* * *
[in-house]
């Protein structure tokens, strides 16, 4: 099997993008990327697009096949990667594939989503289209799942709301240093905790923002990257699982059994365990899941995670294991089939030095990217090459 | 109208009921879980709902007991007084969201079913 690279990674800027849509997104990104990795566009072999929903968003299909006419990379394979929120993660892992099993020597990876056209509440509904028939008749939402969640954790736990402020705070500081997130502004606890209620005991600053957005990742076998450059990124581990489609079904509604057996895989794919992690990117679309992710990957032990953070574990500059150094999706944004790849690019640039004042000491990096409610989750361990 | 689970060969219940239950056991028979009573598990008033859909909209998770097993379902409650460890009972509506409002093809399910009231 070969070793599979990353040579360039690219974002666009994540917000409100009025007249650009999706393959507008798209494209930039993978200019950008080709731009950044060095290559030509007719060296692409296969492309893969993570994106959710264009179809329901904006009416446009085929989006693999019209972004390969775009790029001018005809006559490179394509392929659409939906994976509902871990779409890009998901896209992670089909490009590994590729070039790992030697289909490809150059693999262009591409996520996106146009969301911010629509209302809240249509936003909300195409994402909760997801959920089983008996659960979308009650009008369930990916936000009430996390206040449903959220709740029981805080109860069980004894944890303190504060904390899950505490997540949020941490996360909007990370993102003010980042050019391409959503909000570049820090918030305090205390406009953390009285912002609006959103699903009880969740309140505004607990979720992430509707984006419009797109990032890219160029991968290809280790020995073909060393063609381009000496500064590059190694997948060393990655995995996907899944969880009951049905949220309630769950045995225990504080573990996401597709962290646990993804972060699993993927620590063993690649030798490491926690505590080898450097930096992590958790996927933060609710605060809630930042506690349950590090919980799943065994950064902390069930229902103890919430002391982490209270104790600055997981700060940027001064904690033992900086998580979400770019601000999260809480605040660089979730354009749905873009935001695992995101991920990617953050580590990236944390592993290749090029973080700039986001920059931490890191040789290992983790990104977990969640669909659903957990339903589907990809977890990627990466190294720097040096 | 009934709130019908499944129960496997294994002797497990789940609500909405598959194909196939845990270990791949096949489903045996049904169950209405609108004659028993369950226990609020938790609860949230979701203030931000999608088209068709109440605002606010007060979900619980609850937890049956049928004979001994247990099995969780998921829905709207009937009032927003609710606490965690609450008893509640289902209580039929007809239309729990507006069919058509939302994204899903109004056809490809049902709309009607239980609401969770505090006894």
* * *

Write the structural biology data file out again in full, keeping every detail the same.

[in-house]
């Protein structure tokens, strides 16, 4: 099997993008990327697009096949990667594939989503289209799942709301240093905790923002990257699982059994365990899941995670294991089939030095990217090459 | 109208009921879980709902007991007084969201079913 690279990674800027849509997104990104990795566009072999929903968003299909006419990379394979929120993660892992099993020597990876056209509440509904028939008749939402969640954790736990402020705070500081997130502004606890209620005991600053957005990742076998450059990124581990489609079904509604057996895989794919992690990117679309992710990957032990953070574990500059150094999706944004790849690019640039004042000491990096409610989750361990 | 689970060969219940239950056991028979009573598990008033859909909209998770097993379902409650460890009972509506409002093809399910009231 070969070793599979990353040579360039690219974002666009994540917000409100009025007249650009999706393959507008798209494209930039993978200019950008080709731009950044060095290559030509007719060296692409296969492309893969993570994106959710264009179809329901904006009416446009085929989006693999019209972004390969775009790029001018005809006559490179394509392929659409939906994976509902871990779409890009998901896209992670089909490009590994590729070039790992030697289909490809150059693999262009591409996520996106146009969301911010629509209302809240249509936003909300195409994402909760997801959920089983008996659960979308009650009008369930990916936000009430996390206040449903959220709740029981805080109860069980004894944890303190504060904390899950505490997540949020941490996360909007990370993102003010980042050019391409959503909000570049820090918030305090205390406009953390009285912002609006959103699903009880969740309140505004607990979720992430509707984006419009797109990032890219160029991968290809280790020995073909060393063609381009000496500064590059190694997948060393990655995995996907899944969880009951049905949220309630769950045995225990504080573990996401597709962290646990993804972060699993993927620590063993690649030798490491926690505590080898450097930096992590958790996927933060609710605060809630930042506690349950590090919980799943065994950064902390069930229902103890919430002391982490209270104790600055997981700060940027001064904690033992900086998580979400770019601000999260809480605040660089979730354009749905873009935001695992995101991920990617953050580590990236944390592993290749090029973080700039986001920059931490890191040789290992983790990104977990969640669909659903957990339903589907990809977890990627990466190294720097040096 | 009934709130019908499944129960496997294994002797497990789940609500909405598959194909196939845990270990791949096949489903045996049904169950209405609108004659028993369950226990609020938790609860949230979701203030931000999608088209068709109440605002606010007060979900619980609850937890049956049928004979001994247990099995969780998921829905709207009937009032927003609710606490965690609450008893509640289902209580039929007809239309729990507006069919058509939302994204899903109004056809490809049902709309009607239980609401969770505090006894």